I entered a poetry competition a few months ago. It wasn’t a particularly prestigious competition – you probably won’t have heard of it – but it was local to me and it was raising money for good causes and I thought I’d have a go.
I didn’t come first, or even second but one of the 3 poems I entered was chosen as one of three runners-up and my prize was two poetry books (I told you it was only a small competition!).
I was pleased. I filled in my little spreadsheet with a ‘success’ and didn’t think any more about it.
But then I got this email, from one of the judges, a widely published and award-winning poet (who I’d better not name in case I get him/her into trouble) and this is what it said:
Helen, I hope you don’t mind me contacting you. I was one of the judges in X competition and as you will know the judging was a collaborative effort.
When I’ve judged before, I will sometimes contact a poet afterwards via the organisers and this time I am just dropping a line to you and one other poet. I only wanted to say that I was very taken with your poem X. I loved the bitter humour in it and the strength of the poetic voice. It was very impressive. So I wish you all success in your future writing, if X is anything to go by there is a collection in that voice. Happy Christmas.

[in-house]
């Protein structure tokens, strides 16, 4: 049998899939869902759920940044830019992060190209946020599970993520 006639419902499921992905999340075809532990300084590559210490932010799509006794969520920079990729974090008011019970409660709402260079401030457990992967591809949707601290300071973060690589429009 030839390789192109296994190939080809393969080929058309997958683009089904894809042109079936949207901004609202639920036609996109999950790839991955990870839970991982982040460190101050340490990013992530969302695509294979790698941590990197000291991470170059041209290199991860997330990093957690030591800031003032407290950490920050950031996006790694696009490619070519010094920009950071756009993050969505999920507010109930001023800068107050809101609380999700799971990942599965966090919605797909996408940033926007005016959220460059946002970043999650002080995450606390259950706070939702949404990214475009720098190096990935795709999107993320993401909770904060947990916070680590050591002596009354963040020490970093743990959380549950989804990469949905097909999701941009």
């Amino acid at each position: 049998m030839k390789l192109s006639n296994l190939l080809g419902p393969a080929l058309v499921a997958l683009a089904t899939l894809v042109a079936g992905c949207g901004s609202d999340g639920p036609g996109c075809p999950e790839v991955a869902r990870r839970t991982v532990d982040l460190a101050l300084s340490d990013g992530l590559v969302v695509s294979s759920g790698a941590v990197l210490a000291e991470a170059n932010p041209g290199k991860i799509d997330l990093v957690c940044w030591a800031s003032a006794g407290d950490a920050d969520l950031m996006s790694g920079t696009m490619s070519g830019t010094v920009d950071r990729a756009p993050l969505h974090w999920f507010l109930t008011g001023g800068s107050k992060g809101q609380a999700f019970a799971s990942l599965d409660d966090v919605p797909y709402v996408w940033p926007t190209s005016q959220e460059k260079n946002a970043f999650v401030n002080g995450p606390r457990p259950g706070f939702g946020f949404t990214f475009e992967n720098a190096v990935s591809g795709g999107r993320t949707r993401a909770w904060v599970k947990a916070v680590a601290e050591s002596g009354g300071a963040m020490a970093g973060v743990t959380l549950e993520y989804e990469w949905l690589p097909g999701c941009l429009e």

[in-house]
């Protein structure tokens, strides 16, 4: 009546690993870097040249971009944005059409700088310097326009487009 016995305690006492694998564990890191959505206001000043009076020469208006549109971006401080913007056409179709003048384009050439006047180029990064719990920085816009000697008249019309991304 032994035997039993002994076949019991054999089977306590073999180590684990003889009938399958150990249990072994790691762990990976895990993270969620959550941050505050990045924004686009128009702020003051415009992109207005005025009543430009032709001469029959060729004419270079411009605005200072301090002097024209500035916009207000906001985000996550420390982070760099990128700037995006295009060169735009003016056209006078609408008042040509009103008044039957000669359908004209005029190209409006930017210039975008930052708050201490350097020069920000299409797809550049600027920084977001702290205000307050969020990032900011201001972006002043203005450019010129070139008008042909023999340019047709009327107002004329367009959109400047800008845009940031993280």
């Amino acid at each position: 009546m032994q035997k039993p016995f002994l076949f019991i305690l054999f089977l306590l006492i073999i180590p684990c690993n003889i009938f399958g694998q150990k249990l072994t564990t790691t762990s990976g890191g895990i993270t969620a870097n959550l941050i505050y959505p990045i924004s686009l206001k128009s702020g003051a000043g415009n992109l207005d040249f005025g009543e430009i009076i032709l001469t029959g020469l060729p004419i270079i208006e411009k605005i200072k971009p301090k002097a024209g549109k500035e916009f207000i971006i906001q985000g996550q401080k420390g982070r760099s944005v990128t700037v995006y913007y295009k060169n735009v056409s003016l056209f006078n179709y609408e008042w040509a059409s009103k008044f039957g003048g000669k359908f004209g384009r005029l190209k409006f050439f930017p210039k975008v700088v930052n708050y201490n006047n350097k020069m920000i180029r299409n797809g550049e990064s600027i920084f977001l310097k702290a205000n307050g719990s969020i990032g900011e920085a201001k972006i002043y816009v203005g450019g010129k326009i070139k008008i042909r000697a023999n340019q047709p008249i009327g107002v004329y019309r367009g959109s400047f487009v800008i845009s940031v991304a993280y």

Now, I never think I’m a very good poet. Even though I’ve been Poet Laureate for Warwick and won a couple of (small) poetry competitions, I honestly think I’m the worst poet in the little poetry group that I belong to. So that email gave me a real boost.
Oh, I’m not dashing off to put a collection together – I’m not that buoyed up – BUT the fact that someone who knows what they’re talking about, took the trouble to tell me they liked my poem, that it was good, is amazing and uplifting and confidence-giving.
So, the thought I want to leave you with (and I’m telling myself at the same time), is don’t be afraid to offer praise, if you think something’s good or someone’s done a good job (ahem, like a blog post, for example!).
Recently, my OH’s golfing partner was down in the dumps about his driving and he’s been having lessons and when they played last week, apparently he was much, much better. “And did you tell him?” I asked. “Erm… no,” came the answer.
But why not?! We need to tell each other. Be kind. Be generous with your praise. It doesn’t cost you anything. And it could change someone’s life.
Happy Christmas! x
PS: This is lovely – from another (real!) poet, Ian McMillan – on why he prefers Christmas Eve to Christmas Day. Tissues at the ready though. You have been warned.